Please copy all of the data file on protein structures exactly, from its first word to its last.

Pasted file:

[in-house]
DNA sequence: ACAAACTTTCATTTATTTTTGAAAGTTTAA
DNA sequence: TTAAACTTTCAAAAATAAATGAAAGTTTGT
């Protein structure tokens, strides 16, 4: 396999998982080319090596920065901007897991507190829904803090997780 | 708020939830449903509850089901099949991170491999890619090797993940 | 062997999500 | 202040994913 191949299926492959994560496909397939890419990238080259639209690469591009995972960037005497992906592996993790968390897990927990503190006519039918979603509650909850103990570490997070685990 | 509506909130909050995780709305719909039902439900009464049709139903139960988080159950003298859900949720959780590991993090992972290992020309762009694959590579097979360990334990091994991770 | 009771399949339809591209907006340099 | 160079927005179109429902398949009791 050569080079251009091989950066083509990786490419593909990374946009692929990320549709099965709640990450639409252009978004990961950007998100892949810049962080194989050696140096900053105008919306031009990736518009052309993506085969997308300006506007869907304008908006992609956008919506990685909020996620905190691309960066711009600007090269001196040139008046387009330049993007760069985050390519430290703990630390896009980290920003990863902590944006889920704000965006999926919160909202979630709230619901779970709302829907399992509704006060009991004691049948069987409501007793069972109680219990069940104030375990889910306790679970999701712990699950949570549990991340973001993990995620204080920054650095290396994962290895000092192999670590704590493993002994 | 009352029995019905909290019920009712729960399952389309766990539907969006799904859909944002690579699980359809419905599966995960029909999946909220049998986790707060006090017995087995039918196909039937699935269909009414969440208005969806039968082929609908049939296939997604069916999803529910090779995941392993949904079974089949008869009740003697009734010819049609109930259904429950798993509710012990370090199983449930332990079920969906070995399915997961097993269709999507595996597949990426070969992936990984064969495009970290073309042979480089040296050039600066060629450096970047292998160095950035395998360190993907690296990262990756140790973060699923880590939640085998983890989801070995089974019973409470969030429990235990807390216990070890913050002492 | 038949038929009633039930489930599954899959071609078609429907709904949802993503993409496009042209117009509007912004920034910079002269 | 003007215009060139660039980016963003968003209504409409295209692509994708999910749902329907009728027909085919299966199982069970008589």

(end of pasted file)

[in-house]
DNA sequence: ACAAACTTTCATTTATTTTTGAAAGTTTAA
DNA sequence: TTAAACTTTCAAAAATAAATGAAAGTTTGT
């Protein structure tokens, strides 16, 4: 396999998982080319090596920065901007897991507190829904803090997780 | 708020939830449903509850089901099949991170491999890619090797993940 | 062997999500 | 202040994913 191949299926492959994560496909397939890419990238080259639209690469591009995972960037005497992906592996993790968390897990927990503190006519039918979603509650909850103990570490997070685990 | 509506909130909050995780709305719909039902439900009464049709139903139960988080159950003298859900949720959780590991993090992972290992020309762009694959590579097979360990334990091994991770 | 009771399949339809591209907006340099 | 160079927005179109429902398949009791 050569080079251009091989950066083509990786490419593909990374946009692929990320549709099965709640990450639409252009978004990961950007998100892949810049962080194989050696140096900053105008919306031009990736518009052309993506085969997308300006506007869907304008908006992609956008919506990685909020996620905190691309960066711009600007090269001196040139008046387009330049993007760069985050390519430290703990630390896009980290920003990863902590944006889920704000965006999926919160909202979630709230619901779970709302829907399992509704006060009991004691049948069987409501007793069972109680219990069940104030375990889910306790679970999701712990699950949570549990991340973001993990995620204080920054650095290396994962290895000092192999670590704590493993002994 | 009352029995019905909290019920009712729960399952389309766990539907969006799904859909944002690579699980359809419905599966995960029909999946909220049998986790707060006090017995087995039918196909039937699935269909009414969440208005969806039968082929609908049939296939997604069916999803529910090779995941392993949904079974089949008869009740003697009734010819049609109930259904429950798993509710012990370090199983449930332990079920969906070995399915997961097993269709999507595996597949990426070969992936990984064969495009970290073309042979480089040296050039600066060629450096970047292998160095950035395998360190993907690296990262990756140790973060699923880590939640085998983890989801070995089974019973409470969030429990235990807390216990070890913050002492 | 038949038929009633039930489930599954899959071609078609429907709904949802993503993409496009042209117009509007912004920034910079002269 | 003007215009060139660039980016963003968003209504409409295209692509994708999910749902329907009728027909085919299966199982069970008589």